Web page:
Jan said...

Informing people is as far as I would go. Imposing limits or tax would, in addition to the large bureaucratic and logistics costs, constitute significant indirect cost on people to adapt (which would in the transition period lead to more, not fewer car accidents). More importantly, this should be an individual decision since it depends on the opportunity cost of one’s time. Do the maths: Slowing down on the freeway from 110 to 90 km/h would roughly lead to a saving of about 0.5-2 liters of petrol for a normal sized car. For many people, even if they did internalize the positive externality of lower oil prices, the saving would still be below their opportunity cost of those 20 minutes. Why should they have to do this? And what happens if oil prices go down, do we change the limits/tax again? Or do we make the limits a function of the oil price?...

Patrick said...

I assumed that the post was a joke. The idea of making speed limits on the basis of fuel conservation is not 'flawed', it is fundamentally wrong.

a) marrying a given engine's 'sweet spot' to a particular speed is a tricky exercise at the best of times: how is this car geared? How heavy is it? What surface is it on?

b) with modern luxury cars, and thus with the cars of the near future, sophisticated injection and timing systems and 'infinite' transmissions mean that you have a 'sweet range', and it is probably enormous.

c) all that is irrelevant, because even if every car had a sweet spot of precisely 55mph it would still be irrelevant to any sane policy maker, because:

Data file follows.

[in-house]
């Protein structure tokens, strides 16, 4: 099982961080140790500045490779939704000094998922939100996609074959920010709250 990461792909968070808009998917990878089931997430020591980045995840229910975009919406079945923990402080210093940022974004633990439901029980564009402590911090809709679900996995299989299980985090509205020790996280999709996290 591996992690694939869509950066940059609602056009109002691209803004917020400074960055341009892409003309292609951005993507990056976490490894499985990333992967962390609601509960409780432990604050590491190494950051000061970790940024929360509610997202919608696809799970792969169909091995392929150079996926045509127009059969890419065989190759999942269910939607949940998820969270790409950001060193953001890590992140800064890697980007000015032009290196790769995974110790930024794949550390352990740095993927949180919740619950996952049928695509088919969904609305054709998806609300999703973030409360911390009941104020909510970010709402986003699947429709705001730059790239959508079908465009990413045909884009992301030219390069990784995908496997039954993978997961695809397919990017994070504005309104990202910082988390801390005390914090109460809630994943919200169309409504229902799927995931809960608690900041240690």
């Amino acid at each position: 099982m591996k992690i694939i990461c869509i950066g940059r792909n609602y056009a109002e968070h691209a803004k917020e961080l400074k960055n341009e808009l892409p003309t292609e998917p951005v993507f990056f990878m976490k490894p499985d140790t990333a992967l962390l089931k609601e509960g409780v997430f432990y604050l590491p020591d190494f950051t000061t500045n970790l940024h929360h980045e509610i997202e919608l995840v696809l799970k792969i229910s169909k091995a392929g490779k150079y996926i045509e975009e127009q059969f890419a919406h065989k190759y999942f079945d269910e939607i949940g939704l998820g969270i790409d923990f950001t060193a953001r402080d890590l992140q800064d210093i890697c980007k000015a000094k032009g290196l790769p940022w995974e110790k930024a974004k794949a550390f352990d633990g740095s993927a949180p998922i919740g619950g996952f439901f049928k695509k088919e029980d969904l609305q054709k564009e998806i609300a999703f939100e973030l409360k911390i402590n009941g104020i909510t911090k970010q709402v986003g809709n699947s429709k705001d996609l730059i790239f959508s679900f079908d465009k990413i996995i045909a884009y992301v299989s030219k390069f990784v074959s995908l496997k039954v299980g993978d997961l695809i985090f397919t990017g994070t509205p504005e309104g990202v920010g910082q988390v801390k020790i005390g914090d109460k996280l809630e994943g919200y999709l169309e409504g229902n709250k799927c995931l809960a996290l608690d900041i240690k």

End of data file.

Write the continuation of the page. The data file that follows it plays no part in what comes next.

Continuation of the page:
- it has no useful contribution to make poicy-wise, because speed limits are concerned mainly with safety, which suggests much less than 55mph in residential areas and much more on long straight roads (so the driver doesn't fall asleep inbetween Melbourne and Geelong).

- it has no useful contribution to make even if we cared about conservation over safety because probably scarcely 10% of car driving is in 'optimal' conditions: people drive in the city where you don't want 55 mph anyway, they are constantly accelerating and braking and stopping and starting, etc. People in 'optimal' conditions should be going much faster than 55mph normally, since they are probably in bigger cars that are quite comfortable at those higher speeds and because driving any distance at that speed threatens to induce hysteria or catatonia, depending on the personality.

If you want to use less fuel, drive barefoot, anticipate stopping and coast instead of braking, and pay attention to how you corner.

hc said...

Patrick, It wasn't a joke (as far as I know) although it may have been mainly suggested for US conditions. And I assume for expressways, highways not high density urban travel where the speed limit would be much lower anyway.

As I stated in the post I also believed fuel consumption was related to acceleration rather than cruising at a sustained speed. If this is so then physicist Slakey is off mark.

Robert Merkel said...

Here's a very, very rough analysis in the context of a single scenario.